History of The Coves
BEST KEPT SECRET IN HARTBEESPOORT
The Hartbeespoort Dam
General Hendrik Schoeman, owned a farm called Hartbeespoort. During 1896 he began building the dam wall in the Crocodile river, near the railway line that today runs to Meerhof. He named this dam Sophia Dam, after his wife – but the name was later changed to Hartbeespoort. Dam. The dam wall cost a staggering R10 000 to build.
In 1905 they decided to relocate the position of the dam wall. It would be located between two mountains, where it is today. A Swedish man by the name of August Karlson was hired to engineer the build. However, due to financial problems and the onset of war, construction came to a halt soon after. Building commenced again in 1918. During 1921, torrential rain washed the temporary dam away and construction came to a halt again.
Out of sheer frustration, August Karlson resigned from his position. The council hired a young, but talented engineer named F. W. Scott. With the dam finally built, the first road over the bridge was tarred. This became the new road between Pretoria and Rustenburg.
Grootplaas Rust en Vrede was originally owned by Andries Pretorius (Pretoria was named after him). It stretched from Hekpoort to Pretoria and across to the Magalies mountain range. In 1887 Marthinus Pretorius sold 2825 morgen (roughly 2420 hectares) to Walter William Henry Scrooby.
Part of this farm, Portion 177 of the farm De Rust 478 JQ (now known as The Coves township) and Portion 178 of the farm De Rust 478 JQ (now known as Heron Coves township) make up our Estate.
Our developers bought the farm from OB Scrooby (a very well-known resident of the area) who had inherited the land from his family. OB and his wife Delia, lived at that stage in what has become our Clubhouse and The Oaks restaurant.
When the farm was sold, Craig and Lee Murray, on 15th December 1998 became the first official Coves residents, living in that farmhouse.
There were two farmhouses on the estate at that time, the Clubhouse and what is now 22 Woodlands Cove. Craig and Lee still own and live in a renovated Number 22 – making them the longest staying residents on the Estate.
Craig looked after the farm, in those years, while the Estate was being developed. He planted crops of sunflowers, paprika and of course mielies.
Many farms in those days (and probably still do) have a coffin store.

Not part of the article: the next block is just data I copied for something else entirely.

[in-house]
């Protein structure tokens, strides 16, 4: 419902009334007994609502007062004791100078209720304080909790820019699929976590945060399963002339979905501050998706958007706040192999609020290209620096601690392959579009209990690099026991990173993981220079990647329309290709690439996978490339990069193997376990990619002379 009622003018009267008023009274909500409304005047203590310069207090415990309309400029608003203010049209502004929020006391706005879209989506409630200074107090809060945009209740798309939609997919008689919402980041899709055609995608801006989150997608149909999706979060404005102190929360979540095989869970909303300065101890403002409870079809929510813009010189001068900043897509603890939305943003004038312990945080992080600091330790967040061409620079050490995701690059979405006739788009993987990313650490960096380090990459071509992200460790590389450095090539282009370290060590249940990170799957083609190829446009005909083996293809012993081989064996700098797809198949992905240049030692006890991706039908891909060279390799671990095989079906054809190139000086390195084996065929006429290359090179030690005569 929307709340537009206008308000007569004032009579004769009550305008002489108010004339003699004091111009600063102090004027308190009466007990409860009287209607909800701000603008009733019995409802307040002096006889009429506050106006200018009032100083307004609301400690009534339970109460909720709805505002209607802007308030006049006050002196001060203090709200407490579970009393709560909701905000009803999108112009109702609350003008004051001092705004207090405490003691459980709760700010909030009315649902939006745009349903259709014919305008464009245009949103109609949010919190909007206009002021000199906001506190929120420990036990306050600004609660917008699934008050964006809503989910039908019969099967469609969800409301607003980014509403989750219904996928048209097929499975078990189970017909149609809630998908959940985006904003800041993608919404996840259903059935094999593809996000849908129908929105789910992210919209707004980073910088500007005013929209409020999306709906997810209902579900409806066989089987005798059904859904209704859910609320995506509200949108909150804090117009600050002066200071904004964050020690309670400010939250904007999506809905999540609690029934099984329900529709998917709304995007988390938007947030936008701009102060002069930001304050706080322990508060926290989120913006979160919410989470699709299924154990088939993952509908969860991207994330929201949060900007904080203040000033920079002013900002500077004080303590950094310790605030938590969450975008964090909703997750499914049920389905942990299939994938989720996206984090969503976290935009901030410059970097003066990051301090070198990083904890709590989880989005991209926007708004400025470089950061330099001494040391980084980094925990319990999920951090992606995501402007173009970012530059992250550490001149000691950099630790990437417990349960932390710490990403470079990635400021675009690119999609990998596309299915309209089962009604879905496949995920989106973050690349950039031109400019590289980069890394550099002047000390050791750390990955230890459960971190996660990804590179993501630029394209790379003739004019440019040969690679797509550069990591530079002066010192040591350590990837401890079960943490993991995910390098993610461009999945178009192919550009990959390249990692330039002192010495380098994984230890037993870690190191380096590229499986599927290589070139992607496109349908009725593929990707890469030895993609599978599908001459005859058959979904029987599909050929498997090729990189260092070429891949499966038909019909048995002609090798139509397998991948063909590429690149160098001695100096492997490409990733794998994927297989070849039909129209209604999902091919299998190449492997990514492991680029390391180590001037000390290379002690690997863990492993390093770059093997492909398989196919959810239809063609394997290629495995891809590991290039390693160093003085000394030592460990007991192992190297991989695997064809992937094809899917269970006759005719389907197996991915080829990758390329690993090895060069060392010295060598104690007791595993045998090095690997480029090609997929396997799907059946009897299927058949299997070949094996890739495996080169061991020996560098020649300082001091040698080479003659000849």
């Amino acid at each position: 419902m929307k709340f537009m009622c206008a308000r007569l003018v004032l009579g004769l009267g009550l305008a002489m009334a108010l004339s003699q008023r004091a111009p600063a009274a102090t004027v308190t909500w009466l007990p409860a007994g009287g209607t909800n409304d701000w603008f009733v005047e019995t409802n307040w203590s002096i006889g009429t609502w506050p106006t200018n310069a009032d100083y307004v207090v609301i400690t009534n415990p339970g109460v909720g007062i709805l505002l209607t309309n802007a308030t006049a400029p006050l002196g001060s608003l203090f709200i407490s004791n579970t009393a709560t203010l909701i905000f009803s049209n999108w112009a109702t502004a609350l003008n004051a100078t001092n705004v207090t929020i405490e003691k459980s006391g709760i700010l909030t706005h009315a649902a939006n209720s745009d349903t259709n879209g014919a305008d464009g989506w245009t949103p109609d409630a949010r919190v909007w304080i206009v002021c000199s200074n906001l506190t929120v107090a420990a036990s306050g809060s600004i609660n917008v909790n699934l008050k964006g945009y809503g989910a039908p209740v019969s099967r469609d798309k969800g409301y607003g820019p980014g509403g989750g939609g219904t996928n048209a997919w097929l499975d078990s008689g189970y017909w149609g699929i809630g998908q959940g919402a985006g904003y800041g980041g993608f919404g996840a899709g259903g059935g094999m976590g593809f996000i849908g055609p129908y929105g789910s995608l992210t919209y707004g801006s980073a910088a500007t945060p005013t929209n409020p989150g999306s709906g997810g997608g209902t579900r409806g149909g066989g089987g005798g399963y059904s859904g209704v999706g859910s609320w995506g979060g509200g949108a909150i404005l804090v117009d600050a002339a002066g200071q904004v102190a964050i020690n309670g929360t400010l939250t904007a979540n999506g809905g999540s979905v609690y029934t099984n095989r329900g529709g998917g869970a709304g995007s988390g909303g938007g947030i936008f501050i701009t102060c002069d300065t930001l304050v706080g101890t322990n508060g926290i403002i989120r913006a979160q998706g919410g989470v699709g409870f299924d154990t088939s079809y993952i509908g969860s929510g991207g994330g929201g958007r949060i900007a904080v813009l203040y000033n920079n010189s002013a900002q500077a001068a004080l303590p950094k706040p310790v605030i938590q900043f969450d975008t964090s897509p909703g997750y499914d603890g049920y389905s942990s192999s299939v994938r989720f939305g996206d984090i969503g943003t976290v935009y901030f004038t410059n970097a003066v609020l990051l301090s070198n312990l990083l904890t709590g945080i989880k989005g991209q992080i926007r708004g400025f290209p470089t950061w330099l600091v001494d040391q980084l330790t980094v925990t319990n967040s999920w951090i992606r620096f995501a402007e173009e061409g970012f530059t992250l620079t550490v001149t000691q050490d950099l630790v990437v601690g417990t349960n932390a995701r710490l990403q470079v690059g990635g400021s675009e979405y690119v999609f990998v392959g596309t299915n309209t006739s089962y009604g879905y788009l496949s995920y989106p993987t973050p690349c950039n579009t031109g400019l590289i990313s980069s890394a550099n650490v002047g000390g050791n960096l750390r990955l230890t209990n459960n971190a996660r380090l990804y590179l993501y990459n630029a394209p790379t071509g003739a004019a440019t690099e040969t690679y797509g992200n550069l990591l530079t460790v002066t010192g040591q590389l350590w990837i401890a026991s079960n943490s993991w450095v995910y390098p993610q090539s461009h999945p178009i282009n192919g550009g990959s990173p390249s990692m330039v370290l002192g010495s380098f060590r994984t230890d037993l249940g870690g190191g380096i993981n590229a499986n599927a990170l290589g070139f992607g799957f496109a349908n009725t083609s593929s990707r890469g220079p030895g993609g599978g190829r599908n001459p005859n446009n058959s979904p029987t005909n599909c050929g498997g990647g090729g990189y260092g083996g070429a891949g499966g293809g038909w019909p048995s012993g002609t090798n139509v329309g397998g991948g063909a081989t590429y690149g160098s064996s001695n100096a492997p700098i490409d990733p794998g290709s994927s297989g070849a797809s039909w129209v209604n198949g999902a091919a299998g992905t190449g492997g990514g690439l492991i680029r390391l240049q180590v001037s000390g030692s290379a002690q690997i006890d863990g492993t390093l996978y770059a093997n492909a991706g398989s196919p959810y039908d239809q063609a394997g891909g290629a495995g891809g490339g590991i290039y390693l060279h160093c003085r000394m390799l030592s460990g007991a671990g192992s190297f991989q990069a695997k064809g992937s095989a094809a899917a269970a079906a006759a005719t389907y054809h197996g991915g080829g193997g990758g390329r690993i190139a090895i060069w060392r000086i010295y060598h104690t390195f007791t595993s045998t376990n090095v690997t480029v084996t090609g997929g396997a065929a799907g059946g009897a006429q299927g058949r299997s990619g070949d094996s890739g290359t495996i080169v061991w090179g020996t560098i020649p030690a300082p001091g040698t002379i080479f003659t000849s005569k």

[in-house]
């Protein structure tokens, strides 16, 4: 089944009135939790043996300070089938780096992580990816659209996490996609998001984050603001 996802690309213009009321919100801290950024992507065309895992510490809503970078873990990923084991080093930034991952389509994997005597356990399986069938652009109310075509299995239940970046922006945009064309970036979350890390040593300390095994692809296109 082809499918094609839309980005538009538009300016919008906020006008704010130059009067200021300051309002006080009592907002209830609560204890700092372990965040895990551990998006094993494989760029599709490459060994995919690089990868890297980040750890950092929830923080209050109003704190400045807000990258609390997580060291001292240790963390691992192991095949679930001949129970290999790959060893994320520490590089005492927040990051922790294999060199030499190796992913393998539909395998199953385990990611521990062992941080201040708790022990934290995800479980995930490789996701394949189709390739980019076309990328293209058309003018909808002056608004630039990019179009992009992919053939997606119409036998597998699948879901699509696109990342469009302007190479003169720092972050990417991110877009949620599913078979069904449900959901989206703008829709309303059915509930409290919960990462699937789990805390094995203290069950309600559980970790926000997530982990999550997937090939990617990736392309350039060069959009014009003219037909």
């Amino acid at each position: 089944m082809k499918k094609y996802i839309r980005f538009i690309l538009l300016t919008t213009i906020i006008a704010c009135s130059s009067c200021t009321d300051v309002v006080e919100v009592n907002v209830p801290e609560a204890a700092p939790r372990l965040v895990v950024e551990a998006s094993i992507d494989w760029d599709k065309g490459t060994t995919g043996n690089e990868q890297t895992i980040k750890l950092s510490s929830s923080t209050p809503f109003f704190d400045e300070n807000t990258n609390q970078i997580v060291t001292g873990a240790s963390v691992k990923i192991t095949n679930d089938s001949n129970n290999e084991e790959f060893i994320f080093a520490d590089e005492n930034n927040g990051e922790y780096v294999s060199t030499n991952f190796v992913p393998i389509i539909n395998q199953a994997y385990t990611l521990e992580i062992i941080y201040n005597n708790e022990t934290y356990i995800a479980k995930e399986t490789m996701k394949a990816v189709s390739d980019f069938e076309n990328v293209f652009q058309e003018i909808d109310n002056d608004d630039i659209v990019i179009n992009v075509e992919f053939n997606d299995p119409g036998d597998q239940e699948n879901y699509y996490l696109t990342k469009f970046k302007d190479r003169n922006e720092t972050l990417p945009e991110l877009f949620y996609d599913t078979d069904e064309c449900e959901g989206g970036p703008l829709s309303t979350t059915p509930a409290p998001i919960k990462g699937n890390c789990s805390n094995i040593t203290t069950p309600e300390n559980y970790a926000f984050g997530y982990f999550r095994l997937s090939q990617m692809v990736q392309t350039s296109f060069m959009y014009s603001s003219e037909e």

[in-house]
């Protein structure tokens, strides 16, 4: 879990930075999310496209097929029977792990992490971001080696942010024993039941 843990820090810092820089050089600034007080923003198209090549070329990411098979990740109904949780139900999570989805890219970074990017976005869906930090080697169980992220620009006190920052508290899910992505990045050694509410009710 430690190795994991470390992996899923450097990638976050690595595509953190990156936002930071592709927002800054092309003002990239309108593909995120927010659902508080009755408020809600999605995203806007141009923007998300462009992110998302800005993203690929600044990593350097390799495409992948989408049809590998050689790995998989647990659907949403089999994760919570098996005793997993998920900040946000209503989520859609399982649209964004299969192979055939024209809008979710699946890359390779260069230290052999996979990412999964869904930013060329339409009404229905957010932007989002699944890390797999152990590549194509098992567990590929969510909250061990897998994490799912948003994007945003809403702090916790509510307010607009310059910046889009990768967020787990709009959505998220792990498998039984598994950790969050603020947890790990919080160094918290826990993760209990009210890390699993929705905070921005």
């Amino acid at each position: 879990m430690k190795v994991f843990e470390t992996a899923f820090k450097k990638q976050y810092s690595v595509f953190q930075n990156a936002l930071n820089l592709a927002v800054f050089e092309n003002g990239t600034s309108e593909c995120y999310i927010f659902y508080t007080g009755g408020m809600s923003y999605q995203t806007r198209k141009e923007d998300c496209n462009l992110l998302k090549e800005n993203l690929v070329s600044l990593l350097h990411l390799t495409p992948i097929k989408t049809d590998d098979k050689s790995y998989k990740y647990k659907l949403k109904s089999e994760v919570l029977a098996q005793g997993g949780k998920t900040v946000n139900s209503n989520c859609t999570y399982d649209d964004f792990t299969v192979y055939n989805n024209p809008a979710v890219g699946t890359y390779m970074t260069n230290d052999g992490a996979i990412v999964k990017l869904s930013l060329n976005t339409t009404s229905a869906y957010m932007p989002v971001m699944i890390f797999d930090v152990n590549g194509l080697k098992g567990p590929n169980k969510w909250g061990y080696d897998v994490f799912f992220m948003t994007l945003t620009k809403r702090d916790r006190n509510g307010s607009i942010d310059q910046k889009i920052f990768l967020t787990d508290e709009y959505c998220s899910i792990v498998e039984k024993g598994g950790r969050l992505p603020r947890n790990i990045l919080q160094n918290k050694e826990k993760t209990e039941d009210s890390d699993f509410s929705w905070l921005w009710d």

If you look in the background of the Renovated No 22 Woodlands, you can still see it. In the picture on the right, you see a closer view of the original coffin house and then the renovated one. One of our workers, Abel, who has since passed on, used to sleep downstairs! The coffins were passed in and out through the small door at the top.
The farm school was built next the big poplars outside the current Harcourts office.
The Harcourts office was the farm store – run by a person called Auntie.
There were many other buildings which were removed – either in the interests of the development or because they had become unsafe.
We still have the two old barns, the workshop area (which was used for AGMs) and the cottage next to the Clubhouse.
Eragrostis was planted on the farm in February 2008. Eragrostis grass, if properly looked after and fertilised can last for 7 – 10 years. We have never been too successful with our farming. Not being properly equipped, we have had to rely on contract farmers, who have often let us down.
Eragrostis does not require much labour or additional costs – and makes a pleasant open space landscaping view. It is still growing and is harvested on Mountain and Woodlands pivots.
In 2017 Fish Eagle pivot was planted with Sericea lespedeza, or poor man’s lucerne. It is a legume – and should rightfully be called smart man’s lucerne! It should produce a viable crop in 2019.
The road from Hekpoort to Pretoria ran through The Coves – and is memorialised by the old wagon in the centre of the traffic circle (see photo below). The vegetables grown in the area were delivered by ox wagon to Pretoria. If you look carefully to your left when crossing the bridge into Bass Cove you can see the remnants of the old paving. The open land on the left as you exit the forest towards Bass Cove was where the wagons would overnight before continuing their trip to Pretoria the next day.
The area on the right used to have remnants of Boer war trenches. OB Scrooby mentioned that the British and the Boers used to fire at each other between these trenches and Commando Nek. The area is quite rich archaeology wise with numerous sites in the area. OB Scrooby found the remnants of an Iron Age furnace used for smelting Iron in the area now flooded and called Paddlers Cove.
Skeerpoort is reputed to be so named from the Dutch word skeer – to shave. In this thought it was rumoured that people stopped on the long trek from Rustenburg to clean up before heading to Pretoria.
The airstrip existed on the farm at that stage – being a 500-metre gravel strip, used substantially by crop sprayers. There was an electricity cable going over the runway – so the crop sprayers had the excitement of a short runway, together with some trick flying under the cable.